Have you got your head stuck in the cloud?

Cloud technology; modern day society’s means to life. A social and educational necessity to the millennial, Xennials’ daily newspaper and a spring of economic and financial opportunity for households and governments. It has become an increasingly integral part of our daily lives, how we interact, how we obtain information and how we perform our professional and personal tasks.

Think about it: you woke up this morning from the irksome sound of the alarm on your phone, you read your messages on WhatsApp and caught up on your friends’ social lives on Facebook and Instagram. As you devoured your bowl of Captain Crunch, you listened to an interesting, possibly controversial, conversation on the morning news show. Determined to form your unbiased opinion, you performed some skim-read research on Google, across 10 different websites, in a matter of minutes, until your curiosity was satisfied. Getting to work, you read and replied to your emails, set up some Skype meetings with international business partners, performed some banking transactions and IM’d your spouse. You have used cloud technology consistently throughout the day, from the moment you woke up, to the minutes before you sleep, not only to do the tedious and seemingly important tasks, but to carry out simple and mundane everyday ‘chores’ and duties.

It is evident and obvious that we are, at a highly exponential rate, becoming more and more reliant on cloud technology in our everyday lives, and because so, a rather scary concept comes to mind: What would happen if it was all taken away?

For the millennial, this would mean instant chaos.  No more sharing of ‘food pics’ or liking their favourite celebrity’s motivational post of the day. I mean, how will they be able to post photo attempt 163 on Instagram to their 0.5k followers?

Innocent banter aside, taking away cloud computing takes away our platform to a more comfortable, productive, efficient and social life. And doing a quick Google search, many share my sentiment (as presumed). In an article titled, How cloud computing is impacting everyday life by Maamar Ferkoun, the author highlights the areas of life in which the impact of cloud technology is most prominent.

1 – Development

Cloud technology has had, and will continue to have, a tremendous definite impact on economic development. Profit-hungry innovative entrepreneurs relish on the opportunities introduced by cloud technology, leading to massive income gains conjured in the private sector, ultimately contributing to growth. The public sector relies on the cloud to carry out many of its services in a more efficient manner, leading to heightened government productivity and deliverance. It is unfathomable what impact a cloud-less environment will have on a country’s development prospects. It will suffer from inefficiency, inability to compete and inability to meet needs of the population (especially with a 1,6 % population growth rate in SA). I.E, mayhem.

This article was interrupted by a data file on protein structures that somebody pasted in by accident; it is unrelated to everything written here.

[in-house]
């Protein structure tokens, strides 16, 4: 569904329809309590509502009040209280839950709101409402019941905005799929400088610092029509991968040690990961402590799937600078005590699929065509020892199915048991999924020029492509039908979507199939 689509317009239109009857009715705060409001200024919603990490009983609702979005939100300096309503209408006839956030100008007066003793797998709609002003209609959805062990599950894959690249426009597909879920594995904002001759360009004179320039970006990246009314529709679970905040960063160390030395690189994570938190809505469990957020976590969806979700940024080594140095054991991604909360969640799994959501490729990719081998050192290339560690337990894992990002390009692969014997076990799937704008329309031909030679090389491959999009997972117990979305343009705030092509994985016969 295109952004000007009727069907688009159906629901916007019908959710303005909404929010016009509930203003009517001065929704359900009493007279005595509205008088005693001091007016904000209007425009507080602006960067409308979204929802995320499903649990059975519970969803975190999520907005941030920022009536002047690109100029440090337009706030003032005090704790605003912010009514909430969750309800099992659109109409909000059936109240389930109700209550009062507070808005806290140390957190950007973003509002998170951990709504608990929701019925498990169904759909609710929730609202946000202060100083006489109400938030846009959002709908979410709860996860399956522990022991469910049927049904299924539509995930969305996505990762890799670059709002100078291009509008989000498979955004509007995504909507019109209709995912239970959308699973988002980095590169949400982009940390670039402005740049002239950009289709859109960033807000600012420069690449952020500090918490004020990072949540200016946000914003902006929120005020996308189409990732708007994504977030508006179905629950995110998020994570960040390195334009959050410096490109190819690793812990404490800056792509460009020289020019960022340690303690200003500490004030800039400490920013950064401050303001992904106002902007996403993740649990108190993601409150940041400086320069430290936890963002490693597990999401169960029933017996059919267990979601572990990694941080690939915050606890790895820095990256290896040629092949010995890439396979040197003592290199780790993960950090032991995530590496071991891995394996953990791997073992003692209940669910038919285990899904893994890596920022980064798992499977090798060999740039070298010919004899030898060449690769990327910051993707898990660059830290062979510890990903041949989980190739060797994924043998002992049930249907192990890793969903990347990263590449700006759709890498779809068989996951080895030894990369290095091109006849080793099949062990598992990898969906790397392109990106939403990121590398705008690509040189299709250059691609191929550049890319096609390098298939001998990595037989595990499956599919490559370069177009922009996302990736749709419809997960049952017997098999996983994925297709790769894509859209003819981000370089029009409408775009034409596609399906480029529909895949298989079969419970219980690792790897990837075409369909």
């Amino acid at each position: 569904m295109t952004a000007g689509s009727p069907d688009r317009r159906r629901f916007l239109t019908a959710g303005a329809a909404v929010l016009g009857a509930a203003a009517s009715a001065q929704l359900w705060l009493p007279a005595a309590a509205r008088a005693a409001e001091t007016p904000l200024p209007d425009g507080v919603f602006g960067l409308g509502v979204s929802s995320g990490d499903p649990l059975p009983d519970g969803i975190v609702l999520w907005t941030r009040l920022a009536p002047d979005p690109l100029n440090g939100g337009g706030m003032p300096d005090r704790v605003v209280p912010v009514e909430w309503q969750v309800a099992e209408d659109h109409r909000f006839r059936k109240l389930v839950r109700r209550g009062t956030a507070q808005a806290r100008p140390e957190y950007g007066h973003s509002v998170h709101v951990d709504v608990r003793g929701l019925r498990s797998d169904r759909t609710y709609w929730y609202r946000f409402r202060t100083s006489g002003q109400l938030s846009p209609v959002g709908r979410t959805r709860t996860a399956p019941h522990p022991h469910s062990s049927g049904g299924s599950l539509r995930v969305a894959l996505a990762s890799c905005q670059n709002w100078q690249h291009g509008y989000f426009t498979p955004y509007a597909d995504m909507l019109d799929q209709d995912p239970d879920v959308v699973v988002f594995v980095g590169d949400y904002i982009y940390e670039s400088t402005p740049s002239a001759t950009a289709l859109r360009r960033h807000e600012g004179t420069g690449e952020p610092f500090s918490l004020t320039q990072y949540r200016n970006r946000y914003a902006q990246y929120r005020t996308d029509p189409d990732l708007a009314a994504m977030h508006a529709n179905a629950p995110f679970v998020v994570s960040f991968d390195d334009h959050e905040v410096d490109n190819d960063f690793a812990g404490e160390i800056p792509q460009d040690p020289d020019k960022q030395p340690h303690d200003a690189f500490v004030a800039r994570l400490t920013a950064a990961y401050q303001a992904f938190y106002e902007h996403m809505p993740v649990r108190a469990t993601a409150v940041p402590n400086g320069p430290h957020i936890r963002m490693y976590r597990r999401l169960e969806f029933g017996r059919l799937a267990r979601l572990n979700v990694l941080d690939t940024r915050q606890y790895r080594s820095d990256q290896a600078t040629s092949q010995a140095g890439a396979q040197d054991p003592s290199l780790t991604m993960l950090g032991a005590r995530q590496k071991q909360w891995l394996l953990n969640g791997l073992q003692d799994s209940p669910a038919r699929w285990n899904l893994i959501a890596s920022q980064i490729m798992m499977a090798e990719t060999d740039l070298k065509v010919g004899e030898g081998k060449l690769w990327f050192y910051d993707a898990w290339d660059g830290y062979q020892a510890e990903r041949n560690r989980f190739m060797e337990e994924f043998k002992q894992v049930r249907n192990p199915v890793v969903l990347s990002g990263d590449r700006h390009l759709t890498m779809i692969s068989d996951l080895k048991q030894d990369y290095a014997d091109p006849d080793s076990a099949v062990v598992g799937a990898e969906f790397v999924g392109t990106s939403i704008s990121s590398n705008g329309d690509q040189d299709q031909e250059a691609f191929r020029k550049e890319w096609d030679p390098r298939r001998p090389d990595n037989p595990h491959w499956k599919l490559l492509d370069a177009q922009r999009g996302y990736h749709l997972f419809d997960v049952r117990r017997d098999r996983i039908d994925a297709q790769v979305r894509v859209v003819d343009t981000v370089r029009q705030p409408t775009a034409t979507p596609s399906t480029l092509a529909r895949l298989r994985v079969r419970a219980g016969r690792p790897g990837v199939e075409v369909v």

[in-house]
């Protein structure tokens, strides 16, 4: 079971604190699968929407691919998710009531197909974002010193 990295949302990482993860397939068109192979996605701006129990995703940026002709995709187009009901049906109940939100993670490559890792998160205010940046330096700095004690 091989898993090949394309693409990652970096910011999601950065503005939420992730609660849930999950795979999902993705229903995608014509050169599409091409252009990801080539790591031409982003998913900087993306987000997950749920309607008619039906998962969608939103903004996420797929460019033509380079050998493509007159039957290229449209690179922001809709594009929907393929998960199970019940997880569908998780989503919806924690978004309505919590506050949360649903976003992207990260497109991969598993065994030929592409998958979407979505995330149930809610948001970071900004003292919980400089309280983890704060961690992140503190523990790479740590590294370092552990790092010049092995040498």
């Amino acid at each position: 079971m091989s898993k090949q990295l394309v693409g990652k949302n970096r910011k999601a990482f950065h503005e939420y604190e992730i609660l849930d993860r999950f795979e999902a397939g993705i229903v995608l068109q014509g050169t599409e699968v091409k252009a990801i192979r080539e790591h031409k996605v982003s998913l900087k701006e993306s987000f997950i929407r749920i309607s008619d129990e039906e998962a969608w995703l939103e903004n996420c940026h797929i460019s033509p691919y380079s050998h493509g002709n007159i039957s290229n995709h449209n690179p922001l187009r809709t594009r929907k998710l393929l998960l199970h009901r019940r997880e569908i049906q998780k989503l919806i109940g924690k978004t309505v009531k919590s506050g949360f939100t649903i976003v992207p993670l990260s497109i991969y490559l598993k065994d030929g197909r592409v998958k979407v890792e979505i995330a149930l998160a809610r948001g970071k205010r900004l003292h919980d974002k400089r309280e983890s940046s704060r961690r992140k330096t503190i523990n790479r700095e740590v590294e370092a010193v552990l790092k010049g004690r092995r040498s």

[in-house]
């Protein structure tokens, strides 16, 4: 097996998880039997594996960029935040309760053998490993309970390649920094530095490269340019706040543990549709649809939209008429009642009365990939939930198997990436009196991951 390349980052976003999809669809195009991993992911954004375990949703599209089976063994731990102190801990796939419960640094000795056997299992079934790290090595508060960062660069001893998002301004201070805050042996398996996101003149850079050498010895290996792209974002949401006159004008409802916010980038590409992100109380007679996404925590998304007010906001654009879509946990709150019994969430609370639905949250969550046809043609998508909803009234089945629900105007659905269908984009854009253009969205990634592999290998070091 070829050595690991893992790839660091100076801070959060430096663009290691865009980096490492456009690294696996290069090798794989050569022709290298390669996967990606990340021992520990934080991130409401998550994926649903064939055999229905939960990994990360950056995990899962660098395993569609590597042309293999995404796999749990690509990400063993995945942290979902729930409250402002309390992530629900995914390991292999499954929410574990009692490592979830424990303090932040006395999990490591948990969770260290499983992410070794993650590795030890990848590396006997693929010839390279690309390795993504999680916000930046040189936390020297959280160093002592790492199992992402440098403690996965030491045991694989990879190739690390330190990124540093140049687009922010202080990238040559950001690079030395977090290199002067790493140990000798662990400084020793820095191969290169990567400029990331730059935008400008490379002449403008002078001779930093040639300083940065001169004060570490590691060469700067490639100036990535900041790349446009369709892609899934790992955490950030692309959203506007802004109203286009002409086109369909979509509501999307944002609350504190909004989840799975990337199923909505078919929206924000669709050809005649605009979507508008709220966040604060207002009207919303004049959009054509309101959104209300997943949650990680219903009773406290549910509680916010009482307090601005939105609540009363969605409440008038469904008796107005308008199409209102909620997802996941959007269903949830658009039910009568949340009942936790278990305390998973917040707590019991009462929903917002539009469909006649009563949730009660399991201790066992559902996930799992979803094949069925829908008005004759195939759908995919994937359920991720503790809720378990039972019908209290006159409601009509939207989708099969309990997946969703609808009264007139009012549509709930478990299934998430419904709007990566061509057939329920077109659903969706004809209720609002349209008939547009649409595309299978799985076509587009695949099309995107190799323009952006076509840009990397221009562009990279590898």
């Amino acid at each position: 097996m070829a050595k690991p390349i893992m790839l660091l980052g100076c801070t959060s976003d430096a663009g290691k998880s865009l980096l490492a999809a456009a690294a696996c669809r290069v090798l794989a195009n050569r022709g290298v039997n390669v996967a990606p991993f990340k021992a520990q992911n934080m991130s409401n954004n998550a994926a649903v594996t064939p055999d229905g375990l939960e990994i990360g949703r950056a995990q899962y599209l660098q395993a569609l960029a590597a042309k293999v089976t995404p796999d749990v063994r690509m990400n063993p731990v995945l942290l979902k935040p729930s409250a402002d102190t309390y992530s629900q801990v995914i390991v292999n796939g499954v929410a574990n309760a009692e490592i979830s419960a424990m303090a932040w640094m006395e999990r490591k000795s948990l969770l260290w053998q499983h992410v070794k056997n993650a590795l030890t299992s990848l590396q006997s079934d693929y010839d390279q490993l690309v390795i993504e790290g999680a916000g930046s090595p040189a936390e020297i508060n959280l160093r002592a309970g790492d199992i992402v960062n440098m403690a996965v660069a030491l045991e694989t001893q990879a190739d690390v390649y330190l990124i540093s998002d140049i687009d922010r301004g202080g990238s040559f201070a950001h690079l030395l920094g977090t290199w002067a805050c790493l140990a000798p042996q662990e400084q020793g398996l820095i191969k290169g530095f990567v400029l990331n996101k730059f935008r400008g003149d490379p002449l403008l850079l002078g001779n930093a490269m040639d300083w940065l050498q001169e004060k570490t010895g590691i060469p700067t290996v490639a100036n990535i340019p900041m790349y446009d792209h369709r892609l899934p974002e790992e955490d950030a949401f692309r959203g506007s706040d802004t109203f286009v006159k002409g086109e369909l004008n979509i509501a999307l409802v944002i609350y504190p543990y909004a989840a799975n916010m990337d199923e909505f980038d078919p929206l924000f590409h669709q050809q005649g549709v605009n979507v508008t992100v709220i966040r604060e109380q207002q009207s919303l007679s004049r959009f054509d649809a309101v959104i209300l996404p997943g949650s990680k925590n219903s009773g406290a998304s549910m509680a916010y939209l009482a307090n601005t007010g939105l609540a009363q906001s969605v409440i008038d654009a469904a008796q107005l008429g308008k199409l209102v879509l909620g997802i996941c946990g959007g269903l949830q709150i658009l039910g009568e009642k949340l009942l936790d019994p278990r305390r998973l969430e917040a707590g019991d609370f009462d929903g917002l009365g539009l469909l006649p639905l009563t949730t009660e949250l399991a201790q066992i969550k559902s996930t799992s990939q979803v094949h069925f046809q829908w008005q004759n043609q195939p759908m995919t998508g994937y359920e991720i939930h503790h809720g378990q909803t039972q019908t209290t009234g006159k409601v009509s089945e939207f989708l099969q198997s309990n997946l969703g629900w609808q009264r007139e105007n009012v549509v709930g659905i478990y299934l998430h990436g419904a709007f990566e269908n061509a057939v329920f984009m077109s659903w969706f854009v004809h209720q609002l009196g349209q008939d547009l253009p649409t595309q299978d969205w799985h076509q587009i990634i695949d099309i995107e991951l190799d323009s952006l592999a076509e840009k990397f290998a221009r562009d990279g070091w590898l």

2 – Social

Imagine a life without social media?  Facebook recently obtained more than 2 Billion users. The global population stands just under 8 Billion. That means more than a quarter of all people around the world are users of social media, utilizing its many features and functionalities as a means to conduct personal and professional tasks. Although Facebook (and the wave of social media platforms that followed) are less than 2 decades old, the social change it brought in terms of how people interact and communicate is immense. So much so, that who knows what will result (socially) if its removed from our lives. It could be good or bad.

3 – Business processes

As described in the aforementioned text, businesses chiefly rely on cloud technology as a way to conduct business in the most efficient and productive manner. Sending a single mail to multiple recipients, conducting research on the internet, and obtaining information from the vast amount of different websites, marketing products on social media platforms, communicating instantaneously with numerous stakeholders, etc. The list goes on. Businesses are reliant on cloud technology, and cloud technology has introduced a new world of opportunity. Removing cloud technology/capabilities will thus have a complete inverse effect of the benefits it holds.

The above just highlights 3 of the many areas the removal of cloud technology would disrupt, such as education and healthcare. Certain industries are also benefiting from the massive advances made in cloud computing: Finance, Marketing, Hospitality, etc. Personally, I feel that the advent and acceptance of cloud computing has benefited the world in more ways than we realise. Obviously I am not saying that no negative comes from it, but the fact that it possesses so many enriching and value-adding qualities, makes it something we should embrace.

 

 


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